No one who ever did anything truly great did so by sticking within the norm or limiting how successful they could be inside their head. We have to shoot for 100% to get to 50%, and in the process we just might find ourselves at that one-hundred mark sooner than we thought.

Will I be as successful as Robert Jordan? I have no way of predicting the future, but I feel that I have a shot, and I’m going to strive for it no matter what. If I don’t, the only sure thing is that my success will never come.


Limit your writing to increase your writing

Greetings to all in the virtualverse! I hope you came through the holidays unscathed and ten pounds heavier, just like me. The family had a great time and we even got us some snow, so all in all a wonderful experience.

Today I’m going to talk a bit about my experience with writing itself – the act of sitting at the keyboard clacking away. If you’ve perused the other sections of my site you’ll have seen that I mentioned my hectic life/work schedule. I have two day jobs and my home life is often inundated with helping my wife keep our…shall we say enthusiastic…children in line. Finding the time to write is often a challenge for me at this stage in life, something that’s especially frustrating when the gears are turning and all I want is a good few hours to dive into my head and just let the juices flow.

I consider myself a very “organic” writer. What I mean by this is that I don’t plan things out very much in advance, nor do I do any kind of formal outline except in rare circumstances. I often just let the story pour out and form itself as it goes. Sometimes I have basic ideas of what I want to happen, and if I feel the need I’ll put down a few bullet points in Word to keep the sequence of events clear to me, but otherwise it just builds and I make corrections later as I need to. Admittedly, this isn’t the most efficient way to craft a tale, but I find that for my particular style it gives me a much better feeling of my stories overall. I’m generally all about the feel of my stories…the emotional response that I have to them as a whole. If the work gets my blood pumping as a reader and gives me good chills, I know I’ve hit the mark.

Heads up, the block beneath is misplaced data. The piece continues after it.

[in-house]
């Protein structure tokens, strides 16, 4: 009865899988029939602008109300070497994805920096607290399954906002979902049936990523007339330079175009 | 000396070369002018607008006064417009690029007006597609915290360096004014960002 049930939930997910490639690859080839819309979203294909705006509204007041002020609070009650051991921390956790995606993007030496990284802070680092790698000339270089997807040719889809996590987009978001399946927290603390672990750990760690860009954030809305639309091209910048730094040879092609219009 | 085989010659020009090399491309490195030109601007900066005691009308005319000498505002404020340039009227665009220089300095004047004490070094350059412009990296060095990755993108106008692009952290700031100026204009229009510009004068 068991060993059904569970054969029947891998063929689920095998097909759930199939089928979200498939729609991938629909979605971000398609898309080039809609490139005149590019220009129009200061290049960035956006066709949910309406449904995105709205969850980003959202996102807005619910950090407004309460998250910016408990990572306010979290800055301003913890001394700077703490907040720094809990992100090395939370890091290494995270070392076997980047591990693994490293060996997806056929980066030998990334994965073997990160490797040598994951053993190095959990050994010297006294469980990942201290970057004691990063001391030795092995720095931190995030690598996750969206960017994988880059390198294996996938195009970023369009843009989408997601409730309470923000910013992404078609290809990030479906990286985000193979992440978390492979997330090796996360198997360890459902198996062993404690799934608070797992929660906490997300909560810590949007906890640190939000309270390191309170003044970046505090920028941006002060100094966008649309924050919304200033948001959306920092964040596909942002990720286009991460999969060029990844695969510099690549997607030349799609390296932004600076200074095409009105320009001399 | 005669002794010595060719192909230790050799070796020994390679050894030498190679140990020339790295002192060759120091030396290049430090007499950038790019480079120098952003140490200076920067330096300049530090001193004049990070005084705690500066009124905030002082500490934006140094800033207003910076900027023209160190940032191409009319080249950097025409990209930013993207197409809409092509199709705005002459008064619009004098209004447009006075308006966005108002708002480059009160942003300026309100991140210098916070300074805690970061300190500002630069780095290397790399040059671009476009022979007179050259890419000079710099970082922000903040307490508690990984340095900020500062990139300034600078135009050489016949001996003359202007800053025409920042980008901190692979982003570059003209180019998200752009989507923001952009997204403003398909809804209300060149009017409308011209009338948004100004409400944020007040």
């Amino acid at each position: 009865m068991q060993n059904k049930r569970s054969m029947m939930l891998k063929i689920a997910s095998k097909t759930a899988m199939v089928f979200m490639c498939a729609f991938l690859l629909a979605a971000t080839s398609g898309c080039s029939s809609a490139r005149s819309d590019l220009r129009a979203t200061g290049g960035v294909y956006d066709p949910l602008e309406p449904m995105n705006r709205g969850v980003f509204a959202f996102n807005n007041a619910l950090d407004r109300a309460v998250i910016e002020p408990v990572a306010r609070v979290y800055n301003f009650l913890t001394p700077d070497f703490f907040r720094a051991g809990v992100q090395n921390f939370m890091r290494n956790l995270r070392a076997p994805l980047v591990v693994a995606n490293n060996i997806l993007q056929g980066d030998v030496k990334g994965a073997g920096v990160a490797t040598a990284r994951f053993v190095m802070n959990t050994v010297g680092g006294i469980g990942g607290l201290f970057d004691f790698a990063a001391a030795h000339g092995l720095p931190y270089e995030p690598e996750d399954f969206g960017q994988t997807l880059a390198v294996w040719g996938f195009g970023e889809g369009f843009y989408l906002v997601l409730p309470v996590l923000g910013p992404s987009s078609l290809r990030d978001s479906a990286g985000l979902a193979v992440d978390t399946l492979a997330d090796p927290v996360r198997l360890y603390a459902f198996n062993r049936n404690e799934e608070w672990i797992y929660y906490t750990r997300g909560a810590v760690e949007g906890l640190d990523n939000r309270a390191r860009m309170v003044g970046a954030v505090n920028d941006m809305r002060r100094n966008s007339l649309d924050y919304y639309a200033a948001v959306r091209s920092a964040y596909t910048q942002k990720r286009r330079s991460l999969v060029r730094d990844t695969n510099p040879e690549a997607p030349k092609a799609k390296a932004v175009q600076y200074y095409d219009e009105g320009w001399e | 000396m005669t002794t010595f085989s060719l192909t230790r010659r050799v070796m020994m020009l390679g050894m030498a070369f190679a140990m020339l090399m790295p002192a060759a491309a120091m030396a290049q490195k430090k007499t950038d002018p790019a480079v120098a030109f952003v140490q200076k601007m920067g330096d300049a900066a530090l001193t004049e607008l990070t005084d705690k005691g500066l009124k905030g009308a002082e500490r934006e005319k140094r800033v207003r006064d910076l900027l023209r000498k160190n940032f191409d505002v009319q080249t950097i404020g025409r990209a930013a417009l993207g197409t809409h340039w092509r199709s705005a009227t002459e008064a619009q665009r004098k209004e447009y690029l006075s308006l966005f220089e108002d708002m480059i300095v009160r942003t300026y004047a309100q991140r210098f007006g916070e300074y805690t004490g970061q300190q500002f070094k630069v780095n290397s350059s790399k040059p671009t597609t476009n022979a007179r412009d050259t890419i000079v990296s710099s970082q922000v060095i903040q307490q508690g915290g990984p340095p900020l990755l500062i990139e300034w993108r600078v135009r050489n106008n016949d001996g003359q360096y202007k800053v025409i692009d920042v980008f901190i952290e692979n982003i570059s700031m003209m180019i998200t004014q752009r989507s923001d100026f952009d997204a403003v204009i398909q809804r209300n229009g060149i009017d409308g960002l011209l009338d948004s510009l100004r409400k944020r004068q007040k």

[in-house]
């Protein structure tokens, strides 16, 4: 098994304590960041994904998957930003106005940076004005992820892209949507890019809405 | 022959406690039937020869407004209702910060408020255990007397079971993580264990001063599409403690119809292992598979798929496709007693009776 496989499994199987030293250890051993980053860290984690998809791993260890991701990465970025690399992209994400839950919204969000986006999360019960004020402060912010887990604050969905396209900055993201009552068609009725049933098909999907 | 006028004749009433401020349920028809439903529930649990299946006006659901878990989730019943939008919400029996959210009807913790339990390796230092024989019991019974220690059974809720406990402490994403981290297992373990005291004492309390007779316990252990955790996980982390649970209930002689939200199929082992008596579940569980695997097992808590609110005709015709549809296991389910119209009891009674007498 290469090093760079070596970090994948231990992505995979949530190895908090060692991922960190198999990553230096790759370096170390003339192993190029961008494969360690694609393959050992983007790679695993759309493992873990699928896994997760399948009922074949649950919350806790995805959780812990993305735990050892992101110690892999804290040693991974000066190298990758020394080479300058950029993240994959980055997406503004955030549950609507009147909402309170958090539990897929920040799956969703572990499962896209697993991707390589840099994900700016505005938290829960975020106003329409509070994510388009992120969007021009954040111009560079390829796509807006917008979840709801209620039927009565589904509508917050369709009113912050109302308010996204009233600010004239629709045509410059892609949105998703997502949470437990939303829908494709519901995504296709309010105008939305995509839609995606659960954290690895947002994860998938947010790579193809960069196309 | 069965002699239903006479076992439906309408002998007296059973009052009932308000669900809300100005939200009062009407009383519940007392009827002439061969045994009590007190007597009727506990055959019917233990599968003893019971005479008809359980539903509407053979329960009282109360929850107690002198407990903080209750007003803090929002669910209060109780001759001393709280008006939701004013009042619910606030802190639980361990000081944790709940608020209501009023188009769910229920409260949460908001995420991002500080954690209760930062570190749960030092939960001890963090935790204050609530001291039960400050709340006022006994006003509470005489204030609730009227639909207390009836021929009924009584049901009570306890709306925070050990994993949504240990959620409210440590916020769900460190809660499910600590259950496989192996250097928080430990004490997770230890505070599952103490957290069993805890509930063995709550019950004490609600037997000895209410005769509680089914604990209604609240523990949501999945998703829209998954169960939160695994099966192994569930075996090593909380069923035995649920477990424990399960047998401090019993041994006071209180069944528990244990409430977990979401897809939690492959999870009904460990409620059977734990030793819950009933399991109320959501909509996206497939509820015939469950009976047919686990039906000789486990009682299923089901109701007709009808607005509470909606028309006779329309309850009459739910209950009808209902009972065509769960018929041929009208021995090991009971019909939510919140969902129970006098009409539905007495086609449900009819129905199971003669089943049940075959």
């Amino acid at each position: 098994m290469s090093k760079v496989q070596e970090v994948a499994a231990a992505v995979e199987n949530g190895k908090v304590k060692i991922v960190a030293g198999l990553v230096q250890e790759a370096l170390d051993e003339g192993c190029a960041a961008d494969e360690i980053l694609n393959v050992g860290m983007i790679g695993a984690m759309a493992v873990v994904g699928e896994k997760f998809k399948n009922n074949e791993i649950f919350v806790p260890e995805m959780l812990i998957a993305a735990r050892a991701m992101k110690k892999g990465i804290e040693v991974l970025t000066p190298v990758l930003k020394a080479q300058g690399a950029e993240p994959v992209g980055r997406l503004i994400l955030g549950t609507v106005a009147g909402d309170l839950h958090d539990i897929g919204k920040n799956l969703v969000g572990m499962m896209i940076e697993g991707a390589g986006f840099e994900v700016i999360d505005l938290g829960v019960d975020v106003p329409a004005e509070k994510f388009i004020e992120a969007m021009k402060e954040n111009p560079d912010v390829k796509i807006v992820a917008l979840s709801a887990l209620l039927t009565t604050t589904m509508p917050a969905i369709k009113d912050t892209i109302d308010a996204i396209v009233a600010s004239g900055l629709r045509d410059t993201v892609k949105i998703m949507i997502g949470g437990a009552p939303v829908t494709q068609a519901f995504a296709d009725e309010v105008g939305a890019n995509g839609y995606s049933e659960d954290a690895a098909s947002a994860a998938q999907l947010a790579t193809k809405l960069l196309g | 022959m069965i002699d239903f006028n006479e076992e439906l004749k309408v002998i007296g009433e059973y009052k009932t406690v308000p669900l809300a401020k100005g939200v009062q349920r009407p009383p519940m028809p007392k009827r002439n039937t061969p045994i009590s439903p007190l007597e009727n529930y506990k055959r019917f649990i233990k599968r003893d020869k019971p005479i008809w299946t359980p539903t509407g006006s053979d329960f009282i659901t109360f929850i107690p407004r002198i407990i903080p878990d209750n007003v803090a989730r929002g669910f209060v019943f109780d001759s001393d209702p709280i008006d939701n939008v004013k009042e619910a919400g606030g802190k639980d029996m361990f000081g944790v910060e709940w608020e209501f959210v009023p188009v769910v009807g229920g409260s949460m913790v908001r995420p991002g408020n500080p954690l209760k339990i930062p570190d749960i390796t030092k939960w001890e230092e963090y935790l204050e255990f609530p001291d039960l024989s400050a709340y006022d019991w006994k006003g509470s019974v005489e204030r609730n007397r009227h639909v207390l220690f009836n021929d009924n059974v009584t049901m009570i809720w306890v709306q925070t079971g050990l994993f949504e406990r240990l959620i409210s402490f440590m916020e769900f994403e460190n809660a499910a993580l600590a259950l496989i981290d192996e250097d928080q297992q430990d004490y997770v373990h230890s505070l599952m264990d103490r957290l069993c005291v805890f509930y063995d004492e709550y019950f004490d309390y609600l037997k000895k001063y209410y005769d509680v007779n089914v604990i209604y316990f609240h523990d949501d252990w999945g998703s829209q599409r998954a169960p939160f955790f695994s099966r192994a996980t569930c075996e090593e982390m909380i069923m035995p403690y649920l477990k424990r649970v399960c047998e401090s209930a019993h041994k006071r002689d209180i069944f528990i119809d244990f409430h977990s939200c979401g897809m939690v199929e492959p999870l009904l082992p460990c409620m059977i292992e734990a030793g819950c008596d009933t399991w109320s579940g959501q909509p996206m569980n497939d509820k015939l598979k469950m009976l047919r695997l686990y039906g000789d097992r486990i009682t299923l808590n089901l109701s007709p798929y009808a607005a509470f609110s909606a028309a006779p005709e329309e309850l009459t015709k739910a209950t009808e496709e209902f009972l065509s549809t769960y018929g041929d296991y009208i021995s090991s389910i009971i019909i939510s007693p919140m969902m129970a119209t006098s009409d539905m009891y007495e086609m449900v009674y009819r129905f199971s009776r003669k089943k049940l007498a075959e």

In my earlier years this process was so organic that I couldn’t even do it on any kind of set schedule. If the gears weren’t turning, then nothing was going to get written, but once inspiration hit I had to get it out as quickly as possible. In addition, if anything happened to distract me, I was done. Sure, I could be as productive as possible while I rode the log down the waterfall, but if anything came by to interrupt my journey there was no way I could just get back on and continue where I left off.

This changed as life progressed and I found myself with less free time to spare for my moments of authorial enlightenment. I mentioned in the background page for Caeli that the story was written every day in twenty minute chunks, and to be honest I think this setup helped me immensely. Remember, the brain is akin to a muscle, and just like the rest of our bodies there is a kind of memory within the tissue. When we do actions repeatedly, the body remembers, performing the task more efficiently over time and even going so far as to save it as a kind of reflex. Surgeons have this with using a scalpel, and authors have this with the way in which we write.

If you find yourself having trouble getting into the groove consistently when you sit in front of the keyboard, try this as an experiment: Set a timer and give yourself only a small window in which to produce something, say thirty minutes. Dedicate yourself to this time frame – even if you feel the motivation to go on, don’t. Stop yourself, and then pick up where you left off the next time. You very well may find that in no time at all you are producing much tighter narrative, without the need to “warm up the engine”, so to speak.